ON MAY 7 OF this year, Yuri Zakharenko disappeared. Viktor Gonchar disappeared on Sept. 16. So did Anatoly Krasovki. All three were political opponents of the reigning dictator of their country, Belarus. None has been seen or heard from since. Their disappearances--along with the imprisonment of many other opponents--are reminders that strongman Alexander Lukashenko is not the unsavory but essentially harmless buffoon he is sometimes taken for. On the contrary, he is a dangerous descendant of Joseph Stalin. The United States should be concerned, and not just on behalf of the 10.5 million oppressed and impoverished people of Belarus.
President Clinton is in Istanbul this week for a conference of leaders that, at one time, might have been cast as a celebration. The conference organizer, the Organization for Security and Cooperation in Europe, fought for human rights behind the Iron Curtain; that divider is long gone. The term "dissident" ought to have become quaint by now.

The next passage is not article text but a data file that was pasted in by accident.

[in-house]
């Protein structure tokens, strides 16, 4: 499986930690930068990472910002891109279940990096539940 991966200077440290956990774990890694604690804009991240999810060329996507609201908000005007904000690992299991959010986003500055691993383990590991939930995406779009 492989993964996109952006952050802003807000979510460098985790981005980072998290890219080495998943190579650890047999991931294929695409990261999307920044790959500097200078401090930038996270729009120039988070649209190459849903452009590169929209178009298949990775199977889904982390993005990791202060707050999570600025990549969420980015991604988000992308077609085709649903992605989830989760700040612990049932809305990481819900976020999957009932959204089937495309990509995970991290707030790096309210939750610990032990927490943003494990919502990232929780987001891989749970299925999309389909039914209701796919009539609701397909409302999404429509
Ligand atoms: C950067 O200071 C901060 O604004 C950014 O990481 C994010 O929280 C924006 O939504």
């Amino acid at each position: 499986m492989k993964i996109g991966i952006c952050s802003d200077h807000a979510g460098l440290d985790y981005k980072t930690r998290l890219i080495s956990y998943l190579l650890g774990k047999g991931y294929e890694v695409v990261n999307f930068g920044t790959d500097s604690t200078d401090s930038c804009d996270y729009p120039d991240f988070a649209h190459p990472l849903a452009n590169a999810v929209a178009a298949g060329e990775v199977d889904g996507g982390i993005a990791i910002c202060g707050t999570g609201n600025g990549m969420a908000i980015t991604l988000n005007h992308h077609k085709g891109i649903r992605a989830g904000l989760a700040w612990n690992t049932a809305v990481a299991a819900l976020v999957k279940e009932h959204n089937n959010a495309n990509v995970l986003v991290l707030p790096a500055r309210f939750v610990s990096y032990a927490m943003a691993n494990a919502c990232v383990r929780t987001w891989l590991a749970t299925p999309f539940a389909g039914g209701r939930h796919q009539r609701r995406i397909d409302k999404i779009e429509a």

But in the Slavic heart of the old Soviet Union, there isn't much to celebrate, and Mr. Clinton and his fellow leaders shouldn't pretend otherwise. Russia is waging a brutal war against the people of Chechnya. Ukraine's President Leonid Kuchma just won reelection in a contest that was decidedly less fair and democratic than previous ones.
And in Belarus, any supporter of democracy becomes automatically a dissident and every dissident is in danger from authorities. "Who will be next?" asks one of the brave ones, Anatol Lebedko. "Sometimes we feel safer in jail than out on the streets." Mr. Lebedko, recently freed from a 10-day imprisonment for his role in organizing a protest rally, notes that Mr. Lukashenko's brand of totalitarianism is a kind of "export commodity"; nostalgic Communists and neo-fascists in Russia, Ukraine and elsewhere look to him as a model. Just as during the Cold War, Mr. Clinton and his fellow OSCE leaders in Istanbul must make clear where they stand: with the victims of Russian force and Belarusian oppression, or with the oppressors.